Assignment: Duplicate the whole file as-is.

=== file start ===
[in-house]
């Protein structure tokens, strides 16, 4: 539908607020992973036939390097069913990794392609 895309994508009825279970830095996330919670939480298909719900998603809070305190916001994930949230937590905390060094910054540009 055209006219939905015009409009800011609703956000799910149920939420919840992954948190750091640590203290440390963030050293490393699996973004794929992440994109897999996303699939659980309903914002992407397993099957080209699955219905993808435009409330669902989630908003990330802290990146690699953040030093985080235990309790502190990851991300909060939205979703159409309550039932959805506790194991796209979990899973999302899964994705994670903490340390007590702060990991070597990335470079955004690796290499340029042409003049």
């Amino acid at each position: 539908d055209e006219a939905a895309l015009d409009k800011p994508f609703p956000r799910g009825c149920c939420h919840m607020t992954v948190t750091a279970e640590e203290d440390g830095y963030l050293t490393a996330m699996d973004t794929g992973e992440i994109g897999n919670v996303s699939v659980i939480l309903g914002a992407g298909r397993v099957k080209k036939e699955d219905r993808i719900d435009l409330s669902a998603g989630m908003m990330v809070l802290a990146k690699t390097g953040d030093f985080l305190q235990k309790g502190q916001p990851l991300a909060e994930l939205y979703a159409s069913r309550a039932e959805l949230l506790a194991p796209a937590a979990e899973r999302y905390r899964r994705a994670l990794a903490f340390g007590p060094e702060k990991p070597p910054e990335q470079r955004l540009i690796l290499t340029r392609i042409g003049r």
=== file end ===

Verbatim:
[in-house]
């Protein structure tokens, strides 16, 4: 539908607020992973036939390097069913990794392609 895309994508009825279970830095996330919670939480298909719900998603809070305190916001994930949230937590905390060094910054540009 055209006219939905015009409009800011609703956000799910149920939420919840992954948190750091640590203290440390963030050293490393699996973004794929992440994109897999996303699939659980309903914002992407397993099957080209699955219905993808435009409330669902989630908003990330802290990146690699953040030093985080235990309790502190990851991300909060939205979703159409309550039932959805506790194991796209979990899973999302899964994705994670903490340390007590702060990991070597990335470079955004690796290499340029042409003049």
């Amino acid at each position: 539908d055209e006219a939905a895309l015009d409009k800011p994508f609703p956000r799910g009825c149920c939420h919840m607020t992954v948190t750091a279970e640590e203290d440390g830095y963030l050293t490393a996330m699996d973004t794929g992973e992440i994109g897999n919670v996303s699939v659980i939480l309903g914002a992407g298909r397993v099957k080209k036939e699955d219905r993808i719900d435009l409330s669902a998603g989630m908003m990330v809070l802290a990146k690699t390097g953040d030093f985080l305190q235990k309790g502190q916001p990851l991300a909060e994930l939205y979703a159409s069913r309550a039932e959805l949230l506790a194991p796209a937590a979990e899973r999302y905390r899964r994705a994670l990794a903490f340390g007590p060094e702060k990991p070597p910054e990335q470079r955004l540009i690796l290499t340029r392609i042409g003049r």